Usually industries have generally accepted formulas as a starting point, and then you adjust for extra factors. In hotels, I went online a searched for "valuation multiples for hotels" and found that industry average for the larger, publicly-traded hotel chains are somewhere around 10 times EBITDA (earnings before interest, taxes, depreciation, and amortization). So go back to your accounting reports and figure out what that's been for the last three years or so, and that will give you a starting point.
Unfortunately, that's only a starting point. You have to discount heavily since yours is a small privately-owned hotel, which is generally considered more risky as an investment than buying shares of stock in large hotels and chains whose stock is publicly traded.
And you have to discount for the fact that your 40 percent partner is buying a partnership with you (no offense) instead of an arms-length share in a major company. And it's worse as a 40 percent share, because that means your investor will have to spend a chunk of money worth 40 percent of the value of your hotel, but he or she still has no real control. There are several other ways to establish a value.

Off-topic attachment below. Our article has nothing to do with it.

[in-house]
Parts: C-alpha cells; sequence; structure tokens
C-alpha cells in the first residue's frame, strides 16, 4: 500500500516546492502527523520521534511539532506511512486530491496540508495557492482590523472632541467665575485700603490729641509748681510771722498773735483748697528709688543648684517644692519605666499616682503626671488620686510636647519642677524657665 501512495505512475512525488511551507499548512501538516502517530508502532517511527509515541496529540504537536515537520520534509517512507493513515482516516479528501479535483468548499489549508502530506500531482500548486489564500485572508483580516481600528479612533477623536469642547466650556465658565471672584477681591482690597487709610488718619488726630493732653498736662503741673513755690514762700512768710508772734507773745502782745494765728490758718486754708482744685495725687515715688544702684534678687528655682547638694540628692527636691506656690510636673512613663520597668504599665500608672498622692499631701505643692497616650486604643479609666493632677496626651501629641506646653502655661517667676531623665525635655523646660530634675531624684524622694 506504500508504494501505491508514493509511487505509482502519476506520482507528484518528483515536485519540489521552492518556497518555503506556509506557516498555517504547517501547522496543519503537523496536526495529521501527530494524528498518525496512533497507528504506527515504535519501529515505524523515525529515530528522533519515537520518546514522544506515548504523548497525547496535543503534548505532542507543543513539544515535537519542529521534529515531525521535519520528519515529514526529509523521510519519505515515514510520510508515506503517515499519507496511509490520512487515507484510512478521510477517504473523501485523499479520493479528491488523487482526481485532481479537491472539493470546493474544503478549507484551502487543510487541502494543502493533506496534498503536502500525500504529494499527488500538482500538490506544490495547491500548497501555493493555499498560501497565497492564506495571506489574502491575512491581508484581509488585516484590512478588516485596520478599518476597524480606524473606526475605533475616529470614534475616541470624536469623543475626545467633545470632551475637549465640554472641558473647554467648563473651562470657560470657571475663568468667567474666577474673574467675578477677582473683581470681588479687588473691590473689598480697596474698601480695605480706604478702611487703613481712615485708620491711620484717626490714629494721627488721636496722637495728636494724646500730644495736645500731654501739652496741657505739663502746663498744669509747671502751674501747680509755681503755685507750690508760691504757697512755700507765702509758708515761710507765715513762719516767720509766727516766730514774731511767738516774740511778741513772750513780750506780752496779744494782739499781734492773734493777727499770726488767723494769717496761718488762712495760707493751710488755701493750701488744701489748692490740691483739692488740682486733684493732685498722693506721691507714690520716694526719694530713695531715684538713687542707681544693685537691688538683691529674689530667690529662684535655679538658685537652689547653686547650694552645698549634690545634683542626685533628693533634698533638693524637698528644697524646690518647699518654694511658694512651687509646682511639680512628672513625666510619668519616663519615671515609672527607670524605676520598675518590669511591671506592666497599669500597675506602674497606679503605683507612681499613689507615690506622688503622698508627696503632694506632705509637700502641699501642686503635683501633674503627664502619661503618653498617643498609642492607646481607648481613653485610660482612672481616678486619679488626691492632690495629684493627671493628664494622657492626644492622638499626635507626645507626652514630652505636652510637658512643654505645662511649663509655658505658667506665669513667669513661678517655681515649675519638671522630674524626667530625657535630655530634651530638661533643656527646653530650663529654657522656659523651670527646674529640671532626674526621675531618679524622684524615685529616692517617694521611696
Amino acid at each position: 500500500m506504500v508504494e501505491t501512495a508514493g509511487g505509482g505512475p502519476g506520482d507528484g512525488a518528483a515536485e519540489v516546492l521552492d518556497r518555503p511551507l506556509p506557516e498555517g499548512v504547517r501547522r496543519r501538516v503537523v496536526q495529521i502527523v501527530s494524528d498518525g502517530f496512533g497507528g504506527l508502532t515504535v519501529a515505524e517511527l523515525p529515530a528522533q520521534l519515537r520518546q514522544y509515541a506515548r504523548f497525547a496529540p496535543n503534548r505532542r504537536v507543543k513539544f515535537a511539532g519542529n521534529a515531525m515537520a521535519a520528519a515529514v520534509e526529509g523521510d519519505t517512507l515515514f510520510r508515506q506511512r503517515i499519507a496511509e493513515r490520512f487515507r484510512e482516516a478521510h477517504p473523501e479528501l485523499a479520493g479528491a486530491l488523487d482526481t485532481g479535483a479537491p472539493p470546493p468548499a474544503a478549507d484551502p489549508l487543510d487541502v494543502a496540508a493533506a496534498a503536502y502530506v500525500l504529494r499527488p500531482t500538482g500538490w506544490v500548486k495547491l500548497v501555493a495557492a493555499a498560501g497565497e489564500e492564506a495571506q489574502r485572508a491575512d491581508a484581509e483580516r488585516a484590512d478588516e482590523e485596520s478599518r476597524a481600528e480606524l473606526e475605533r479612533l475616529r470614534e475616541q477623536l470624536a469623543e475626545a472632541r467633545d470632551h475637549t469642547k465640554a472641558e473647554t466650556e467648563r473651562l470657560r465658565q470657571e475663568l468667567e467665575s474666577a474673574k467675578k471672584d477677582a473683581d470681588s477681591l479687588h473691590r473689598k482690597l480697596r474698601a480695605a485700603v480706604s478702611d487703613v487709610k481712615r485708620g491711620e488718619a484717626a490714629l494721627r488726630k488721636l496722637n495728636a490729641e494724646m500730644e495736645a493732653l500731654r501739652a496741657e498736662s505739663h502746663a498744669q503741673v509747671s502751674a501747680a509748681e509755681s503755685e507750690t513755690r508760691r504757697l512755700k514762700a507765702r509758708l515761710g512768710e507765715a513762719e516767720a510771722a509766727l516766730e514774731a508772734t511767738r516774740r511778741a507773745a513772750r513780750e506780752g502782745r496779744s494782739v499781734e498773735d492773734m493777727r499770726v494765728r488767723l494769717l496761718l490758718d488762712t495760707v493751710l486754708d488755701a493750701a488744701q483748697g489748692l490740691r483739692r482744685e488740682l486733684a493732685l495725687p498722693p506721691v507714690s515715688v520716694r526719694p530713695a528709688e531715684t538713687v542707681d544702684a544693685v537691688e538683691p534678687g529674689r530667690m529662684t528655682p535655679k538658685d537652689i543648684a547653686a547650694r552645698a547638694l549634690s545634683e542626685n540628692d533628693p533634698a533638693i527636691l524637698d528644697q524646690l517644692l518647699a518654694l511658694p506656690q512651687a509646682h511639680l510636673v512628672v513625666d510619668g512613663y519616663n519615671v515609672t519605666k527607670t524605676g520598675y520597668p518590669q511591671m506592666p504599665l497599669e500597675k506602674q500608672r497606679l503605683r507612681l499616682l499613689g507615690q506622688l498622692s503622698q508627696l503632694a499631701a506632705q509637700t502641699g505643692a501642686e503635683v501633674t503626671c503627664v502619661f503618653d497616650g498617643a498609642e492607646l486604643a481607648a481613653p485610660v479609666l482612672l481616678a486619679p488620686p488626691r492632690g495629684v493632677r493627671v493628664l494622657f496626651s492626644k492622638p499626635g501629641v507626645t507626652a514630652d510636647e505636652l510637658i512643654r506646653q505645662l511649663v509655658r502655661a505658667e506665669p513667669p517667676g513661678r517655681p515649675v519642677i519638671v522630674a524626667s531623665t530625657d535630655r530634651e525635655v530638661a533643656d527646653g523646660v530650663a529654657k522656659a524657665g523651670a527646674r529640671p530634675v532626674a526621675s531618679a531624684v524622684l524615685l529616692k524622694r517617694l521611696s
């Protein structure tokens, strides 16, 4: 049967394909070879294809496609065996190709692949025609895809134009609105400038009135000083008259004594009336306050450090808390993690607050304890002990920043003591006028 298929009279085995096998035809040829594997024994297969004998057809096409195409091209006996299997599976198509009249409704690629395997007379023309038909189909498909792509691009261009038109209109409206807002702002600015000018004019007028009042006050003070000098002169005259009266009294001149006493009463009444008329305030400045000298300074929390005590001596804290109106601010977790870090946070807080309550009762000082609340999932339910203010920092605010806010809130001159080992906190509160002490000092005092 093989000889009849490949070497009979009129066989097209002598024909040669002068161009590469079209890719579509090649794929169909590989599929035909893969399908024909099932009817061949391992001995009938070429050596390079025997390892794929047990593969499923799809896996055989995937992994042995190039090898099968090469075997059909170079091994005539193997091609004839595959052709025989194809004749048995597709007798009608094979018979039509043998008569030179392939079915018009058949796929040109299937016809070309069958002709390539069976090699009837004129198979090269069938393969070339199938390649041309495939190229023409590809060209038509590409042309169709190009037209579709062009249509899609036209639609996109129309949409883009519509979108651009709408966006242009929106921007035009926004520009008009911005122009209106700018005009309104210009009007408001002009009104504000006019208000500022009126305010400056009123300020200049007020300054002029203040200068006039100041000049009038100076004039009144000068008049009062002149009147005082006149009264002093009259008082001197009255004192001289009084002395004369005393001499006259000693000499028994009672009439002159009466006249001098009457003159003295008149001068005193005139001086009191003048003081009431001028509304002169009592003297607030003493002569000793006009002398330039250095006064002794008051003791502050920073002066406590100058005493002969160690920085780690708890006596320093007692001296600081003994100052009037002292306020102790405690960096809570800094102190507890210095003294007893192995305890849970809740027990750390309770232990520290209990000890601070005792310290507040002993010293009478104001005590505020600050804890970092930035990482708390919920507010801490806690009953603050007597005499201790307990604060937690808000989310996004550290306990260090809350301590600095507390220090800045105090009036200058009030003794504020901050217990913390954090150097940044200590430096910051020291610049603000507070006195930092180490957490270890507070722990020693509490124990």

You also have to add in some amount for the value of the building and the real estate value of the land.
That's not the only way, however. Some analysts would build a detailed forecast of cash flow for as much as 10 years, and then discount that at a discount rate established to compensate for the present value of future cash flows, and the risk. Others use a technical hotel formula based on capitalization.
And for newer hotels, some will use a formula based on cost to buy and build. Professionals will also look for information they can find on recent private deals with hotels, so they have a basis for comparison. It's not like looking up the value per square foot and doing the math.
My underlying point is that you want to link yourself to some real expertise, as in an attorney, business broker and consultant with experience in selling hotels.
Ultimately, what you'll get is what you can negotiate. After all the formulas and reasoning you can muster, in the end, the price is the price that a buyer will agree to pay you.
Related: Tips to Consider When You're Ready to Sell
Related: Your Startup May Be Worth Less Than You Think
Question added to topic ORPHANS • June 23, 2011
How Should I Value My Business?
I'm a business owner of a small hotel. After eight years of running it successfully, I want to sell 40 percent shares. How do I value the shares to determine a price that must be paid? Or, is there another avenue you'd suggest?